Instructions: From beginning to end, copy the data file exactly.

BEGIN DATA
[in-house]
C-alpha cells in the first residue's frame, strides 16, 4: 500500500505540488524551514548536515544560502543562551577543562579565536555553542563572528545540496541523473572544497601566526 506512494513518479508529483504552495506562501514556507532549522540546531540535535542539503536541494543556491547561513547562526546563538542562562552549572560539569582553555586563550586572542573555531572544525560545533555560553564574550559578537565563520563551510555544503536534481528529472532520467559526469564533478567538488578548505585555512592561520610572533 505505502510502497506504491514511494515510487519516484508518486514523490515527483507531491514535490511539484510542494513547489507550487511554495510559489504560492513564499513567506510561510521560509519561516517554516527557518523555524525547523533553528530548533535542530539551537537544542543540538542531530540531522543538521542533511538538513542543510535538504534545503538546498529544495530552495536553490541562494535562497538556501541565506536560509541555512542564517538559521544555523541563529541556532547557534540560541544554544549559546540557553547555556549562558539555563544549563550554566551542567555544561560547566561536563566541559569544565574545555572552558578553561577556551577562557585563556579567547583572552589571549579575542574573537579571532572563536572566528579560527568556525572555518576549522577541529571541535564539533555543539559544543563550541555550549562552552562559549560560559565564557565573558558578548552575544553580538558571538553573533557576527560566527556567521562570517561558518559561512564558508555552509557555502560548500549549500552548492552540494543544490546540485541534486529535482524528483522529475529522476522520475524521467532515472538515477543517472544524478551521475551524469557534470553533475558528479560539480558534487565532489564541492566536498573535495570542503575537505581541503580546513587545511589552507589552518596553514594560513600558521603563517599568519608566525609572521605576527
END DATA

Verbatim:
[in-house]
C-alpha cells in the first residue's frame, strides 16, 4: 500500500505540488524551514548536515544560502543562551577543562579565536555553542563572528545540496541523473572544497601566526 506512494513518479508529483504552495506562501514556507532549522540546531540535535542539503536541494543556491547561513547562526546563538542562562552549572560539569582553555586563550586572542573555531572544525560545533555560553564574550559578537565563520563551510555544503536534481528529472532520467559526469564533478567538488578548505585555512592561520610572533 505505502510502497506504491514511494515510487519516484508518486514523490515527483507531491514535490511539484510542494513547489507550487511554495510559489504560492513564499513567506510561510521560509519561516517554516527557518523555524525547523533553528530548533535542530539551537537544542543540538542531530540531522543538521542533511538538513542543510535538504534545503538546498529544495530552495536553490541562494535562497538556501541565506536560509541555512542564517538559521544555523541563529541556532547557534540560541544554544549559546540557553547555556549562558539555563544549563550554566551542567555544561560547566561536563566541559569544565574545555572552558578553561577556551577562557585563556579567547583572552589571549579575542574573537579571532572563536572566528579560527568556525572555518576549522577541529571541535564539533555543539559544543563550541555550549562552552562559549560560559565564557565573558558578548552575544553580538558571538553573533557576527560566527556567521562570517561558518559561512564558508555552509557555502560548500549549500552548492552540494543544490546540485541534486529535482524528483522529475529522476522520475524521467532515472538515477543517472544524478551521475551524469557534470553533475558528479560539480558534487565532489564541492566536498573535495570542503575537505581541503580546513587545511589552507589552518596553514594560513600558521603563517599568519608566525609572521605576527